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20121027
20121104
Search Results 0 to 8 of about 9 (some duplicates have been removed)
in katrina whourp really never in danger and there was no problem. i was walking around times square tonight where there was virtually no wind. very little rain. and it was very hard, in times square and in midtown manhattan, to feel a connection to all of these flooding problems that were happening in lower manhattan. and also, in times square, as you know, the power was full on. and didn't look like there was any electrical problem whatsoever in that part of town. so this is really, it seems, problems are almost all isolated in terms of manhattan, anyway, below 34th street? >> most of the problems at the moment in manhattan seem to be south of 34th street. we're obviously having significant problems in the other burroughs as well. new yorkers are a big united family and when the sun comes up you'll see people from all over the city pitching in to help each other particularly those who are lucky notify to have george unscathed. they'll have the time and resources and the ability to pitch in and help others. >> thank you for joining us, christine quinn. thank you. >> take care and be safe, b
katrina. mark, you worked in fema also. what is the fema response in a situation like this now when there's multiple states to respond to at the same time? >> good evening, lawrence. fema's mission is to support the state and local governments when it exceeds their capacity. an event like this it becomes that much more challenging. fema has the capacity, ten regions they can draw resources from around the nation and bring them to bear where they're much needed. in the case of this storm fema has leaned forward and prepositioned those resources in chose states. they've been there for days before the storm making landfall. >> what are common mistakes made in situations like this? >> well, the common mistakes are not understanding what the needs of the state and locals are. getting out in front and not having good lines of communication. i think what you've seen in the past in some of the disasters that have been portrayed as failing is because you didn't have that good, clean, crisp lines of communication you're seeing now. when you hear governors like governor christie stand up and say tha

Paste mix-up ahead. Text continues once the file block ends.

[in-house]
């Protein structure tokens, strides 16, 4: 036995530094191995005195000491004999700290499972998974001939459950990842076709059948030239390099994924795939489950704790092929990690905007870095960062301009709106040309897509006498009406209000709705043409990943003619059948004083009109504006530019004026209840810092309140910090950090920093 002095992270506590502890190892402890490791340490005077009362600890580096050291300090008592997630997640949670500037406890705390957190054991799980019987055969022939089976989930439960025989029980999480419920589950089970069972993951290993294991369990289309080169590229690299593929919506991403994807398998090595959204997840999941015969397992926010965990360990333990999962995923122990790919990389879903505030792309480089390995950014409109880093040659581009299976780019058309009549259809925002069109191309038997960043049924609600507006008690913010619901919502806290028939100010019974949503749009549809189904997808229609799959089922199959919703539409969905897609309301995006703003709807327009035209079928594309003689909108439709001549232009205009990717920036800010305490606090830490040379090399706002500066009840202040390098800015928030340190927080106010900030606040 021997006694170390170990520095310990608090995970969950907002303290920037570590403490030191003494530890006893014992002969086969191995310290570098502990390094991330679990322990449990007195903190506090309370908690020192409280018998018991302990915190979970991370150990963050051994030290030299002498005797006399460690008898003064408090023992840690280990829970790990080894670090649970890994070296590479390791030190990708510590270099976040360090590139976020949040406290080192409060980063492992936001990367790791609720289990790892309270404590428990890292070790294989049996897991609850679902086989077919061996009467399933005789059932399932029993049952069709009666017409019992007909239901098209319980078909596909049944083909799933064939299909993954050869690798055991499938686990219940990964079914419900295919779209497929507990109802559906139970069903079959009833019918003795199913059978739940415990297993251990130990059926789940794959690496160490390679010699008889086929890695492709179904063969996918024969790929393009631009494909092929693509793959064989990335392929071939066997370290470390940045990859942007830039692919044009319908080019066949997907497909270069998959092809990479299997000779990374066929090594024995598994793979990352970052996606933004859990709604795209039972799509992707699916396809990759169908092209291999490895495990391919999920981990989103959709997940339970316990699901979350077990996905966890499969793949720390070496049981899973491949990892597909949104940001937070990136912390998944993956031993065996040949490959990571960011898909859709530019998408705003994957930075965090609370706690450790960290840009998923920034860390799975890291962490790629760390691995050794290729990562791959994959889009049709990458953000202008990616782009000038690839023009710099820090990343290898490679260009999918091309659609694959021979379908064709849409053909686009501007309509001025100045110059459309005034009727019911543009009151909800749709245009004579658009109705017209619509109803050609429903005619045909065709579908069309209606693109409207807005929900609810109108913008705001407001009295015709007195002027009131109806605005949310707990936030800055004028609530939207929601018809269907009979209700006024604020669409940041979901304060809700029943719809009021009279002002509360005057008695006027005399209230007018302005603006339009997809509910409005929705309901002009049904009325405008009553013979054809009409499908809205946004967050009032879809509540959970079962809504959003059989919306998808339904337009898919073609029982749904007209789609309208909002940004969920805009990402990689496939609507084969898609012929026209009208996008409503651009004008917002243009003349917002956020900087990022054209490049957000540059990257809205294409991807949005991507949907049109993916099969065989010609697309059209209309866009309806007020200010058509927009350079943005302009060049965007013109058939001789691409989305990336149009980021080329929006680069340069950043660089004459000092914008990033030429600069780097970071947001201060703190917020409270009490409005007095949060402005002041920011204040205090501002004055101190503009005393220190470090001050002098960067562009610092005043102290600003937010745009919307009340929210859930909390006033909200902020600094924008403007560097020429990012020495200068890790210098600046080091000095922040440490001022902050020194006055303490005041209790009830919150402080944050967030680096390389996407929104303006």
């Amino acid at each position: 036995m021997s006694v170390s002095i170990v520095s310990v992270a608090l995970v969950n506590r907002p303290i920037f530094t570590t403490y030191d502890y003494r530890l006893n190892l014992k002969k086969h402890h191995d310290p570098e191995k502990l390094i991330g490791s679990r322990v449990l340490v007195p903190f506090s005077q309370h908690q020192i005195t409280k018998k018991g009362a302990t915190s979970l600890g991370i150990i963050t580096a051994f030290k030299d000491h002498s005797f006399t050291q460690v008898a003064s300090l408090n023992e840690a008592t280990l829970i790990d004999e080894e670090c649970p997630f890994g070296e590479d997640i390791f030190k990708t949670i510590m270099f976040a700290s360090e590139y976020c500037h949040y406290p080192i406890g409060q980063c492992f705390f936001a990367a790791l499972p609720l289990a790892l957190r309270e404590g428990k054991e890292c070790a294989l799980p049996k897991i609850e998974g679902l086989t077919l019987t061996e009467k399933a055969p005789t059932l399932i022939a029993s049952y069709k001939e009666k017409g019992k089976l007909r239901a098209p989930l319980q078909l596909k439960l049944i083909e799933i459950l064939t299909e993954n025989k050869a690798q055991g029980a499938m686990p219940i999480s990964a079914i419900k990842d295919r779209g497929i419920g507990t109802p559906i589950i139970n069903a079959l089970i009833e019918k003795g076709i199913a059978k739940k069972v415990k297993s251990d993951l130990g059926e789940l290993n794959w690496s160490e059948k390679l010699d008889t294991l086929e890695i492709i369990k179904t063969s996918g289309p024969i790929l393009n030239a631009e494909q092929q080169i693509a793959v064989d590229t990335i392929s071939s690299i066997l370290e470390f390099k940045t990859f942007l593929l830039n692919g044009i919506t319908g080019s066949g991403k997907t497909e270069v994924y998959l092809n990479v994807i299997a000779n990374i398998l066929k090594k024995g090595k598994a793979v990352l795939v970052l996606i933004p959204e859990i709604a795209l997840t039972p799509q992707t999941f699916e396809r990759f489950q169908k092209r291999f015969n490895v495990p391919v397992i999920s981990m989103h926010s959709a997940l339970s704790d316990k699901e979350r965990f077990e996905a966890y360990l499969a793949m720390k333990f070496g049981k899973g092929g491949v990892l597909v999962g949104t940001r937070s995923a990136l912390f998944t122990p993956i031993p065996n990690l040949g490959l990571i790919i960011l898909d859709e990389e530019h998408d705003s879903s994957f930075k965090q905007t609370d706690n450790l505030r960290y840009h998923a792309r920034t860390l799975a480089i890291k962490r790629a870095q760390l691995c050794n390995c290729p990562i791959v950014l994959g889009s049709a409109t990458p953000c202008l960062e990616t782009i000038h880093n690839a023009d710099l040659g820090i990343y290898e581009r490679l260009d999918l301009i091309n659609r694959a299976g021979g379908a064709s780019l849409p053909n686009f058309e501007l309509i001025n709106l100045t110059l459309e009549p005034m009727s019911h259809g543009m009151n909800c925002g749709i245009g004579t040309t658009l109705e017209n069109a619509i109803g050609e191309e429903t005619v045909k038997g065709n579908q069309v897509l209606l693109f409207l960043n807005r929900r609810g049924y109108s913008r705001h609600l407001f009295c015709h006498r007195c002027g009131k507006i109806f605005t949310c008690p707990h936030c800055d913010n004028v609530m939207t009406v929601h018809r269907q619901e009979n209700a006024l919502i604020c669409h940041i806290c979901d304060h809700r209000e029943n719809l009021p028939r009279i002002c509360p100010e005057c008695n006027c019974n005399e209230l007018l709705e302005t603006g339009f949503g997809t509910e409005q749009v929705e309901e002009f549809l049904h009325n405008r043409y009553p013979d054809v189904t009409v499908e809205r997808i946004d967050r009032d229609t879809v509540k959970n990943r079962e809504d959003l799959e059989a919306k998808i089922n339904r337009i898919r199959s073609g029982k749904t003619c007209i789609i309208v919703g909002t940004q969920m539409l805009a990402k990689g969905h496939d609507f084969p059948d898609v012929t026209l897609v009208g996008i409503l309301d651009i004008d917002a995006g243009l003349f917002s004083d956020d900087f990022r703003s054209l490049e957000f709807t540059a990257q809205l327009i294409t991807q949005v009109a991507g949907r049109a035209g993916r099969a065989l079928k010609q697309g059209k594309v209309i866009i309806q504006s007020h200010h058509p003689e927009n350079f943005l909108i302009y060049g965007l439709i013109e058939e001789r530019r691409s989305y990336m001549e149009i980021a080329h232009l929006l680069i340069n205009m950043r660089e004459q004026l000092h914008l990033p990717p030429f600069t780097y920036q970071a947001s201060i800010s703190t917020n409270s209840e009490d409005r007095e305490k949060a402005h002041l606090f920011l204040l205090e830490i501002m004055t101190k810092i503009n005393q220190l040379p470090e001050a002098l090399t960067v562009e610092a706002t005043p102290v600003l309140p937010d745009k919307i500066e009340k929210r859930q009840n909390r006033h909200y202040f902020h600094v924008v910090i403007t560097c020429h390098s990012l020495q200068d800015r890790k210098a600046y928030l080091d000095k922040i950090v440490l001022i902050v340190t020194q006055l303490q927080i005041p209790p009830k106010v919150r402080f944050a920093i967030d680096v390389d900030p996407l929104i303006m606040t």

of the indelible images of government failure after katrina. that's what people are reminded of. that's when you had a president and a federal government that did not work, did not come to the aid of people. so you don't have to talk about the bush legacy. you don't have to draw the comparison because it's right there in people's heads. in the case of our dear friend on radio, what's left of his head is xleerly exploding. >> ideologue is the kindest thing said about rush limbaugh on my show. richard wolffe always keeps it classy. richard wolff sxechlt chryst'll ball, thank you both very much for joining us tonight. coming up, mitt romney actually tells the crowd in ohio that he knows all about hurricane cleanup because, this is absolutely true, this is what he told them, he once had to help clean up the football field after a football game when he was in high school. seriously. that's his experience with cleanup. and that's in the "rewrite." and with the election just six days away, will voters across the northeast be able to actually vote on election day? will the hurricane problem still be goi
Search Results 0 to 8 of about 9 (some duplicates have been removed)